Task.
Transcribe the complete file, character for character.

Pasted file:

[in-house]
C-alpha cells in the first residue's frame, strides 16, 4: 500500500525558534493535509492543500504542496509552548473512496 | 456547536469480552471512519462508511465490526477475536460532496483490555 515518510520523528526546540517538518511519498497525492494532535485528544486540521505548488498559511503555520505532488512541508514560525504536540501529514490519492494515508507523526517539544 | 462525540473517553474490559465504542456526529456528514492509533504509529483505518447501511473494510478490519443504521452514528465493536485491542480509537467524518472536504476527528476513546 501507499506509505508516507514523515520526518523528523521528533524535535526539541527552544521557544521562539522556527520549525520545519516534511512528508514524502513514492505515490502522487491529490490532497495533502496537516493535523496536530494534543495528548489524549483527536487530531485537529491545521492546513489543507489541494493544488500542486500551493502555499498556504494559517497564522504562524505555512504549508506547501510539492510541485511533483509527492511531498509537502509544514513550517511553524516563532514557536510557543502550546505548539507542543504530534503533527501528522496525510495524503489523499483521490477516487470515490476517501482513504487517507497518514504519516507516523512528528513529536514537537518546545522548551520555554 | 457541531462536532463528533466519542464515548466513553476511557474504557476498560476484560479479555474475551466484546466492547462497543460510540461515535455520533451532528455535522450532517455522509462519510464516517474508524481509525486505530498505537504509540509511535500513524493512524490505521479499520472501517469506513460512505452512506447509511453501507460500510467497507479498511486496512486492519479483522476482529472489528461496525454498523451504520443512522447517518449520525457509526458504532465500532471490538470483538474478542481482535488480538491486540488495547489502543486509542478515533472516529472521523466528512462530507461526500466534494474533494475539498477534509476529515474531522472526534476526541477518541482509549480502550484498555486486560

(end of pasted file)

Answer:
[in-house]
C-alpha cells in the first residue's frame, strides 16, 4: 500500500525558534493535509492543500504542496509552548473512496 | 456547536469480552471512519462508511465490526477475536460532496483490555 515518510520523528526546540517538518511519498497525492494532535485528544486540521505548488498559511503555520505532488512541508514560525504536540501529514490519492494515508507523526517539544 | 462525540473517553474490559465504542456526529456528514492509533504509529483505518447501511473494510478490519443504521452514528465493536485491542480509537467524518472536504476527528476513546 501507499506509505508516507514523515520526518523528523521528533524535535526539541527552544521557544521562539522556527520549525520545519516534511512528508514524502513514492505515490502522487491529490490532497495533502496537516493535523496536530494534543495528548489524549483527536487530531485537529491545521492546513489543507489541494493544488500542486500551493502555499498556504494559517497564522504562524505555512504549508506547501510539492510541485511533483509527492511531498509537502509544514513550517511553524516563532514557536510557543502550546505548539507542543504530534503533527501528522496525510495524503489523499483521490477516487470515490476517501482513504487517507497518514504519516507516523512528528513529536514537537518546545522548551520555554 | 457541531462536532463528533466519542464515548466513553476511557474504557476498560476484560479479555474475551466484546466492547462497543460510540461515535455520533451532528455535522450532517455522509462519510464516517474508524481509525486505530498505537504509540509511535500513524493512524490505521479499520472501517469506513460512505452512506447509511453501507460500510467497507479498511486496512486492519479483522476482529472489528461496525454498523451504520443512522447517518449520525457509526458504532465500532471490538470483538474478542481482535488480538491486540488495547489502543486509542478515533472516529472521523466528512462530507461526500466534494474533494475539498477534509476529515474531522472526534476526541477518541482509549480502550484498555486486560